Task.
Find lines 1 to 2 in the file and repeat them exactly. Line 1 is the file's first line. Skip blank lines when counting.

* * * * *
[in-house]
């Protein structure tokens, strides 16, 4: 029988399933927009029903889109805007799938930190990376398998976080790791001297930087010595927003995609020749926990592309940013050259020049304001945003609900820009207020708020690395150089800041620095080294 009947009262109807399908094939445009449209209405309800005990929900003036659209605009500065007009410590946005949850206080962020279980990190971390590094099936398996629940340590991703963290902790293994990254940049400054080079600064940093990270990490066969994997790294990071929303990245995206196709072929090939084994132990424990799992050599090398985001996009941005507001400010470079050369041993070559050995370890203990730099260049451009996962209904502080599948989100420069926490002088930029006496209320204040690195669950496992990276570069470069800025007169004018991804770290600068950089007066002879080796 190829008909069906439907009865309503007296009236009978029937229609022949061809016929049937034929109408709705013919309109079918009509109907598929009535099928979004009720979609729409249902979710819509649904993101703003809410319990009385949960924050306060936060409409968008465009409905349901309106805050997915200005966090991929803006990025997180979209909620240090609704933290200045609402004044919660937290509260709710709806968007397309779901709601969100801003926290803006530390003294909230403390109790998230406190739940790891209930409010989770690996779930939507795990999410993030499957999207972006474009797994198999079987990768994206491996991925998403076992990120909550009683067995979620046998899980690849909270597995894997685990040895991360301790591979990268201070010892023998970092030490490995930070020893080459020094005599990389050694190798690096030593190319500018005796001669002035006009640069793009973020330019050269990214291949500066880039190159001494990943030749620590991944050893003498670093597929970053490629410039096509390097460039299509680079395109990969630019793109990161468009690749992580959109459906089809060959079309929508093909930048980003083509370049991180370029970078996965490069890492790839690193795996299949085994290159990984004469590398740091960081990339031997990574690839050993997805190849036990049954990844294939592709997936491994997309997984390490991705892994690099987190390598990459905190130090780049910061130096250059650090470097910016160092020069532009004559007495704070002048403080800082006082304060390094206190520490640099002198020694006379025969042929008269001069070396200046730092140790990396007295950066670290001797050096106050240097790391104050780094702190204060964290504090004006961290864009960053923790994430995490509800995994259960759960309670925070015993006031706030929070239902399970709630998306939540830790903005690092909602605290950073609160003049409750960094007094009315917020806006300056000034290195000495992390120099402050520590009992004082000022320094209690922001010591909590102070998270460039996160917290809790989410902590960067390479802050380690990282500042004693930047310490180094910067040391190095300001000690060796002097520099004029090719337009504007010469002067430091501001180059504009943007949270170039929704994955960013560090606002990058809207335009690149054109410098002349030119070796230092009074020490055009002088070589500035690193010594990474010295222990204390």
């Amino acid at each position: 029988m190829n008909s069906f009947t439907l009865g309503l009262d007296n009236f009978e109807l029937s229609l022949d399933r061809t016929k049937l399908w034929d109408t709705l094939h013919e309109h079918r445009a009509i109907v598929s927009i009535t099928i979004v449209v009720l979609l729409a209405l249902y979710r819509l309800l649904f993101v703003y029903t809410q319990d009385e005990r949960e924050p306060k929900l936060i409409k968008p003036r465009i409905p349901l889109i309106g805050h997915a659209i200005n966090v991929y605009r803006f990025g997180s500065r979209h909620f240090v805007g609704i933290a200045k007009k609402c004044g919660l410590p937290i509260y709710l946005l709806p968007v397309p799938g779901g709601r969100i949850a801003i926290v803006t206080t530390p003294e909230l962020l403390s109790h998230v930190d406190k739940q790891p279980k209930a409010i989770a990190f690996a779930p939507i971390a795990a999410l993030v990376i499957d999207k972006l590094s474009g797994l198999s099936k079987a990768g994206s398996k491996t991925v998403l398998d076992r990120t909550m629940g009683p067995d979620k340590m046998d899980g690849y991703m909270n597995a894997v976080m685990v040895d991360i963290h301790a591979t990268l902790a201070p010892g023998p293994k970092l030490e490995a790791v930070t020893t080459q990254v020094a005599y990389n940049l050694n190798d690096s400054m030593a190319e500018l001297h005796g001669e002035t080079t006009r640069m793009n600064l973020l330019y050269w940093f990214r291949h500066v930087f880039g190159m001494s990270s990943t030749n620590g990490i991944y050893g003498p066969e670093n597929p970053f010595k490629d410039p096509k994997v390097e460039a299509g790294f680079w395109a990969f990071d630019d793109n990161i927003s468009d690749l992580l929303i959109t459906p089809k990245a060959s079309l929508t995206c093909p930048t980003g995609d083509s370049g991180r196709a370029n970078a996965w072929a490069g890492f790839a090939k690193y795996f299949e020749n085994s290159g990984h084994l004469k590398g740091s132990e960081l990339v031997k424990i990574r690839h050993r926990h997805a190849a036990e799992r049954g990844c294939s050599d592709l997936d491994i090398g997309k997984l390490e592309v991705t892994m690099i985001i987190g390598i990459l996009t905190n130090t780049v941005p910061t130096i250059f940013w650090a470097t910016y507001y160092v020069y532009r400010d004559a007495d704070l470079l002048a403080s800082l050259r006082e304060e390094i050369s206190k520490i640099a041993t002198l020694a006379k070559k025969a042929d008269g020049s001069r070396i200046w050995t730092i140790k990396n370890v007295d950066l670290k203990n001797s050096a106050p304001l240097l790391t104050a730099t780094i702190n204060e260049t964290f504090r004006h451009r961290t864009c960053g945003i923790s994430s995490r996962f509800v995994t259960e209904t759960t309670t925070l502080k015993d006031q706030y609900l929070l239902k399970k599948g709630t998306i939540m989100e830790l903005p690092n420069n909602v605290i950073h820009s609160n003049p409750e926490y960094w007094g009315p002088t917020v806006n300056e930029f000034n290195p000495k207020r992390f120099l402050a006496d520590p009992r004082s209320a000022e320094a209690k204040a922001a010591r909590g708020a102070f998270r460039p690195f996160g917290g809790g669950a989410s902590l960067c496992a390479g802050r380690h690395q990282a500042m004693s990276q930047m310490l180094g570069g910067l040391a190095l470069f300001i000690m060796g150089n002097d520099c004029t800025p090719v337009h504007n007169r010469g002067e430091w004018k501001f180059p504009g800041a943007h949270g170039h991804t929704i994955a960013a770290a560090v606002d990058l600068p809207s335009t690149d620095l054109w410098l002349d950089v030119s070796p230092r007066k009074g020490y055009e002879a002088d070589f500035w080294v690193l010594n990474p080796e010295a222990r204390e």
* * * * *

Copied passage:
[in-house]
């Protein structure tokens, strides 16, 4: 029988399933927009029903889109805007799938930190990376398998976080790791001297930087010595927003995609020749926990592309940013050259020049304001945003609900820009207020708020690395150089800041620095080294 009947009262109807399908094939445009449209209405309800005990929900003036659209605009500065007009410590946005949850206080962020279980990190971390590094099936398996629940340590991703963290902790293994990254940049400054080079600064940093990270990490066969994997790294990071929303990245995206196709072929090939084994132990424990799992050599090398985001996009941005507001400010470079050369041993070559050995370890203990730099260049451009996962209904502080599948989100420069926490002088930029006496209320204040690195669950496992990276570069470069800025007169004018991804770290600068950089007066002879080796 190829008909069906439907009865309503007296009236009978029937229609022949061809016929049937034929109408709705013919309109079918009509109907598929009535099928979004009720979609729409249902979710819509649904993101703003809410319990009385949960924050306060936060409409968008465009409905349901309106805050997915200005966090991929803006990025997180979209909620240090609704933290200045609402004044919660937290509260709710709806968007397309779901709601969100801003926290803006530390003294909230403390109790998230406190739940790891209930409010989770690996779930939507795990999410993030499957999207972006474009797994198999079987990768994206491996991925998403076992990120909550009683067995979620046998899980690849909270597995894997685990040895991360301790591979990268201070010892023998970092030490490995930070020893080459020094005599990389050694190798690096030593190319500018005796001669002035006009640069793009973020330019050269990214291949500066880039190159001494990943030749620590991944050893003498670093597929970053490629410039096509390097460039299509680079395109990969630019793109990161468009690749992580959109459906089809060959079309929508093909930048980003083509370049991180370029970078996965490069890492790839690193795996299949085994290159990984004469590398740091960081990339031997990574690839050993997805190849036990049954990844294939592709997936491994997309997984390490991705892994690099987190390598990459905190130090780049910061130096250059650090470097910016160092020069532009004559007495704070002048403080800082006082304060390094206190520490640099002198020694006379025969042929008269001069070396200046730092140790990396007295950066670290001797050096106050240097790391104050780094702190204060964290504090004006961290864009960053923790994430995490509800995994259960759960309670925070015993006031706030929070239902399970709630998306939540830790903005690092909602605290950073609160003049409750960094007094009315917020806006300056000034290195000495992390120099402050520590009992004082000022320094209690922001010591909590102070998270460039996160917290809790989410902590960067390479802050380690990282500042004693930047310490180094910067040391190095300001000690060796002097520099004029090719337009504007010469002067430091501001180059504009943007949270170039929704994955960013560090606002990058809207335009690149054109410098002349030119070796230092009074020490055009002088070589500035690193010594990474010295222990204390």